Recovery & Relapse
Jimmy Palmieri

Over the last few months, I have seen six strong and willing men enter into a drug treatment facility in order to stay off the drug that has taken control of their lives—meth. In all six cases the men were gay, isolated from their families in one way or another, had self-esteem issues and had lost control of their lives.

They came from both our area and across the country. Los Angeles, as it turns out, has a very well-deserved reputation for having and supporting a strong gay recovery community. Unfortunately, these six men, despite their ernest desire to get clean and stay clean, can and will have an uphill battle ahead of them. Of the millions of meth addicts who enter recovery annually, an estimated 93 percent relapse within the first year. 

Medical professionals assert that a huge part of the relapse problem is the fact that when coming off of meth, the depression, low self-esteem and sense of not belonging reappear, but tenfold. Most times the actual physical manifestations of meth abuse can be healed or treated more quickly and effectively than the mental damage. 

It used to be thought that the brain could not heal itself from meth abuse. That has been proven wrong. Indeed, in many cases, under the proper circumstances, the brain can heal itself completely. The hurdle, though, is that it may take up to two years for a person to ‘balance out’ mentally and stop having debilitating cravings.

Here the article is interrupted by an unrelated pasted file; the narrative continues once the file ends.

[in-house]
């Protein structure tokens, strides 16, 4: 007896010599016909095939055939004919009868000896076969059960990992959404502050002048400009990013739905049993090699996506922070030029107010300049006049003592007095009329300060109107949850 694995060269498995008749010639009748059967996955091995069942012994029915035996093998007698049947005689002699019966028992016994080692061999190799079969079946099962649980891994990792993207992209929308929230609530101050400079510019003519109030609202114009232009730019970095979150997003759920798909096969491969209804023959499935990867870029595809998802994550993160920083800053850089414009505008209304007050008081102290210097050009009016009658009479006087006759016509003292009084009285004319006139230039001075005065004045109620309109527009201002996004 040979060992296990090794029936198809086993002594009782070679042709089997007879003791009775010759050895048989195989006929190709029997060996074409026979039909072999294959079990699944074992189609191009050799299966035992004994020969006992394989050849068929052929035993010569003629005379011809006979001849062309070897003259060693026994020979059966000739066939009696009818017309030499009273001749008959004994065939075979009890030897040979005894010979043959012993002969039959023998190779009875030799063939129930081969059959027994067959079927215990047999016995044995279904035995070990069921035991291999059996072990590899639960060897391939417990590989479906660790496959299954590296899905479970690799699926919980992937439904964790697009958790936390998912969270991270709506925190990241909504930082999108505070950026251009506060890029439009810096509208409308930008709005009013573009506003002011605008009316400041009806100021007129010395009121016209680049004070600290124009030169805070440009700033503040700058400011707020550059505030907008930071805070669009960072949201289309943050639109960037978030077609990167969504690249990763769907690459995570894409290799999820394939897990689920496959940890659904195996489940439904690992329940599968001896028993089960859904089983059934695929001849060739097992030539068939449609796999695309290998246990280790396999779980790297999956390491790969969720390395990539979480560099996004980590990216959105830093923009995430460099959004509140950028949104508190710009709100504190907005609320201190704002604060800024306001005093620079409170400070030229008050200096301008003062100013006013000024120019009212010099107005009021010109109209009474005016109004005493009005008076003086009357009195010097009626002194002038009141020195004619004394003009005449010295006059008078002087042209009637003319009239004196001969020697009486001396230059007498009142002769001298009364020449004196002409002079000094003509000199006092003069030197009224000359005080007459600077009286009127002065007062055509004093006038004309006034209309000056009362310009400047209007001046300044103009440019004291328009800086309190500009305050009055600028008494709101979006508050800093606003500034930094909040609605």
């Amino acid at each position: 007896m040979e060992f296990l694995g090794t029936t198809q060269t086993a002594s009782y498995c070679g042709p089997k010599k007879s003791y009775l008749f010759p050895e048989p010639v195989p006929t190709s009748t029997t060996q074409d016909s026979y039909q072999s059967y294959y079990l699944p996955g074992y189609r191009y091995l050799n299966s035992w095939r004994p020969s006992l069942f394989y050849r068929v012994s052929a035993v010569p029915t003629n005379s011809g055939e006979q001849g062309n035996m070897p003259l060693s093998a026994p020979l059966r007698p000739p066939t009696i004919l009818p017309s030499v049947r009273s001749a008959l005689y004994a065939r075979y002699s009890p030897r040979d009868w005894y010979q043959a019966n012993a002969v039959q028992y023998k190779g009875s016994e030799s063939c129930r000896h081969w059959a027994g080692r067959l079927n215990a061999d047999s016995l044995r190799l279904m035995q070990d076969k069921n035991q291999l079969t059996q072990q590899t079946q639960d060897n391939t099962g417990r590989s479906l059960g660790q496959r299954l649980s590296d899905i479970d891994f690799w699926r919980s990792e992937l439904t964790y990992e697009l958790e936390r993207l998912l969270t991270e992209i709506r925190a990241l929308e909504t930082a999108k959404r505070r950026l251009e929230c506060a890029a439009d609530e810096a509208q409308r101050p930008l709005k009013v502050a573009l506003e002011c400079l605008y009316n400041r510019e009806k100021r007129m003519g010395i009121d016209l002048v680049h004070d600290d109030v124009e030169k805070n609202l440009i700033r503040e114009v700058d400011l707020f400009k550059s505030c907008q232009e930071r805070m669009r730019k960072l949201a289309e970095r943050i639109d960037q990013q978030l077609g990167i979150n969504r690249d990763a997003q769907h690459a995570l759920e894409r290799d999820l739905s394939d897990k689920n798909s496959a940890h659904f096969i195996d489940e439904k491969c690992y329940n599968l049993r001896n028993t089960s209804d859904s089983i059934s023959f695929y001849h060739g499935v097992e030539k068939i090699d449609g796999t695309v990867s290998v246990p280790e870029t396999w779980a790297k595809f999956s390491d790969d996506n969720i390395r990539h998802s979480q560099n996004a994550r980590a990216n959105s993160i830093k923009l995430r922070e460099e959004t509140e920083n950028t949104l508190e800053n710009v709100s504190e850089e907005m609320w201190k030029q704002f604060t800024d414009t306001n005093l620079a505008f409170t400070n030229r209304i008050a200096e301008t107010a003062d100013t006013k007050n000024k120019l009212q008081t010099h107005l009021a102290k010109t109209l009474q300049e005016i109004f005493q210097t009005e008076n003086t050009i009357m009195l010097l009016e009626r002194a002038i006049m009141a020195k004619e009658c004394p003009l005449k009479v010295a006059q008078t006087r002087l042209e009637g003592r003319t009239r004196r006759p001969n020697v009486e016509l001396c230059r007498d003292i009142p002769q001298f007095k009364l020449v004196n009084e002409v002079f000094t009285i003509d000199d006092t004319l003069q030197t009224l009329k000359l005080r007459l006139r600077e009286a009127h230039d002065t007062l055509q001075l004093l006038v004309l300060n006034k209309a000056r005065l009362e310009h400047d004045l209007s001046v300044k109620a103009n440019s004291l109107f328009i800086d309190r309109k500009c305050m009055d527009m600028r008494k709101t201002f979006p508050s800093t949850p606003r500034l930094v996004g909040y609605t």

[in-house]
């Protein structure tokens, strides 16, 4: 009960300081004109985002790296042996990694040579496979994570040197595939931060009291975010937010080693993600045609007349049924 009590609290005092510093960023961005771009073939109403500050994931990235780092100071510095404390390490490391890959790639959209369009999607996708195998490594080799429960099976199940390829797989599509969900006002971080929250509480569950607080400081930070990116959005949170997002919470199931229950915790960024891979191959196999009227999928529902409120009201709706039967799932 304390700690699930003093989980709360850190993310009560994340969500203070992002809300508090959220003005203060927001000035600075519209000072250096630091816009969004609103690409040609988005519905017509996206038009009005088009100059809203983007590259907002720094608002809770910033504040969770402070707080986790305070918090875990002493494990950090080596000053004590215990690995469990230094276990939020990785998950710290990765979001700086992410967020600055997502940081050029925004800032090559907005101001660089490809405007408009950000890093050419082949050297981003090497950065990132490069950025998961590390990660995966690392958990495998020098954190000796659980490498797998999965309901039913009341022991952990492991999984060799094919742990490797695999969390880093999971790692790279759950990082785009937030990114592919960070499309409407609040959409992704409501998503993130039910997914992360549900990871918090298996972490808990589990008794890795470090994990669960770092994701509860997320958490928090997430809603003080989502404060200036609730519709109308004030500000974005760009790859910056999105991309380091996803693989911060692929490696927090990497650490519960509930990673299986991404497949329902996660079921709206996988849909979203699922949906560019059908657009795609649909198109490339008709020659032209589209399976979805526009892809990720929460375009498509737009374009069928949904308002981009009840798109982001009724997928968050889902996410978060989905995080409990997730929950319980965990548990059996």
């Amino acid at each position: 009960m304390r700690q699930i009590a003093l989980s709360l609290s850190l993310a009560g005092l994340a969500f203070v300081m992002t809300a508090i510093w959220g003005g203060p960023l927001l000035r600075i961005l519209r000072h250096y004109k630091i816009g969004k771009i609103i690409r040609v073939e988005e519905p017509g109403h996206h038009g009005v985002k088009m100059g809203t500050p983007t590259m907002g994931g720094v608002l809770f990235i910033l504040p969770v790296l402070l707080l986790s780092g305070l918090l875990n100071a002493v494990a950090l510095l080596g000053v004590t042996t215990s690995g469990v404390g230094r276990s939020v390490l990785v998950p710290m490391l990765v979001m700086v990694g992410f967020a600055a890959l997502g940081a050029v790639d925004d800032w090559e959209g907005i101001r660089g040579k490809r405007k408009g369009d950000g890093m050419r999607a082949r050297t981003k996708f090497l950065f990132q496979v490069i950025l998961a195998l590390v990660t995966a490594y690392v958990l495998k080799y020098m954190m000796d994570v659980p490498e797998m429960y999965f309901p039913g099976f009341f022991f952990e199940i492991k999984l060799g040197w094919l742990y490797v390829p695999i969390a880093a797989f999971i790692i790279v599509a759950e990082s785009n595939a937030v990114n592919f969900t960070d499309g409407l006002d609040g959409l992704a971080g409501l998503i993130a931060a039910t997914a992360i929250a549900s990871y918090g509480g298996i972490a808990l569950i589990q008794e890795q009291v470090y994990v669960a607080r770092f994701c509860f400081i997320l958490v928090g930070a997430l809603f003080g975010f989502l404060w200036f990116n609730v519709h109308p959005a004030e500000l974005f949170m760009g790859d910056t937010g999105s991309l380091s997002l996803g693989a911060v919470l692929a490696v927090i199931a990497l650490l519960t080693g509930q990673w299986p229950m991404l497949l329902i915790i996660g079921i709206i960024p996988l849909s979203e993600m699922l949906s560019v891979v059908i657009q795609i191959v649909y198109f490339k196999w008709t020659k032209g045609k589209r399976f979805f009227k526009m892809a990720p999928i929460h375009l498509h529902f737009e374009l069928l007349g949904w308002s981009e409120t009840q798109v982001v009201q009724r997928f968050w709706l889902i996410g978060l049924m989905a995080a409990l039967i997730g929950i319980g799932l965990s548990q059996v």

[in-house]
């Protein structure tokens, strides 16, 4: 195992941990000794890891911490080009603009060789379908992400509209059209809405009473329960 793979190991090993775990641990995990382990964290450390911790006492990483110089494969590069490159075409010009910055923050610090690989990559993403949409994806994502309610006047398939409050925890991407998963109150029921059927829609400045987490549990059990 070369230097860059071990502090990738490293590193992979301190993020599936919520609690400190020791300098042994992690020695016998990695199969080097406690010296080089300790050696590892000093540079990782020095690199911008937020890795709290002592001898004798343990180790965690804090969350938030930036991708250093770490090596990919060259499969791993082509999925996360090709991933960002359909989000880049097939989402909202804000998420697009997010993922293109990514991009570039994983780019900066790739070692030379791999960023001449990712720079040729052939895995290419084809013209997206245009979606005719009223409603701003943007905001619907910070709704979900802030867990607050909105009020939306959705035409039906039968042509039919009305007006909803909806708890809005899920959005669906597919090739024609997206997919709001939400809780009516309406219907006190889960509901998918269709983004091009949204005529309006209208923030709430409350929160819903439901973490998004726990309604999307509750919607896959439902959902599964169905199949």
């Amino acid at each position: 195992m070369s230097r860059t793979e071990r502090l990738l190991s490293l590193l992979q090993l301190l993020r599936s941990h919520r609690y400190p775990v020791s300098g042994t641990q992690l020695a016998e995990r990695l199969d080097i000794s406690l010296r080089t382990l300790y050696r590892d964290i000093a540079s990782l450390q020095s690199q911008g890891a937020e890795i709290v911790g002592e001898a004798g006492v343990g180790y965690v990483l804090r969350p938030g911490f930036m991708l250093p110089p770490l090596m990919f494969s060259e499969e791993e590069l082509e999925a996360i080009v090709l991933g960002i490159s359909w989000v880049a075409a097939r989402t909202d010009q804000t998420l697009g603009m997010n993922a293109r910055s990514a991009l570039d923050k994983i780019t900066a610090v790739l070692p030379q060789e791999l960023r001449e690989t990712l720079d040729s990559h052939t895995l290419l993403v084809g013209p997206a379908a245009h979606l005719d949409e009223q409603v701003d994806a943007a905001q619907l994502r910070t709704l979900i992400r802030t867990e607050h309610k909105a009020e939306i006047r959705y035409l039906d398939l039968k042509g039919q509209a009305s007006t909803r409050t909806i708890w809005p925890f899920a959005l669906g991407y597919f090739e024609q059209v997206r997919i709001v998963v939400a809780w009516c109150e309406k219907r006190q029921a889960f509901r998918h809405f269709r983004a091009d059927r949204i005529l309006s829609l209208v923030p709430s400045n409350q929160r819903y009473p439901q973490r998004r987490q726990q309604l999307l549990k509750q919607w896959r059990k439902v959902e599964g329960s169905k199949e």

Some doctors believe a method of treatment known as The Matrix Model—a kind of cognitive behavioral therapy—is the most successful plan for long-term sobriety from meth addiction. According to the Center for Substance Abuse Treatment, it includes one-on-one as well as intensive group therapy over a 16-week period. The CSAT argues that recovery rates for meth addicts using the Matrix Model can be as high as 50 to 60 percent.

I don’t claim to know this to be true, but I do believe in using every tool available to keep our gay brothers safe, sober and healthy. If this is effective for someone, then they should have access to it. There shouldn’t be a two-month wait. Sometimes those two months are just too long, and we lose another opportunity to keep someone safe. 

I know the city of West Hollywood offers many treatment options—both in-house and outpatient—for substance abuse problems. Many times, these treatments are low-cost and no-cost depending on individual financial means. 

For more information on how you or a loved one can be helped, please go to the city’s website at and search “Substance Abuse & Addiction Recovery” under the Social Services Tab. 

Jimmy Palmieri is founder of the Tweakers Project, and serves as a West Hollywood Human Services Commissioner.

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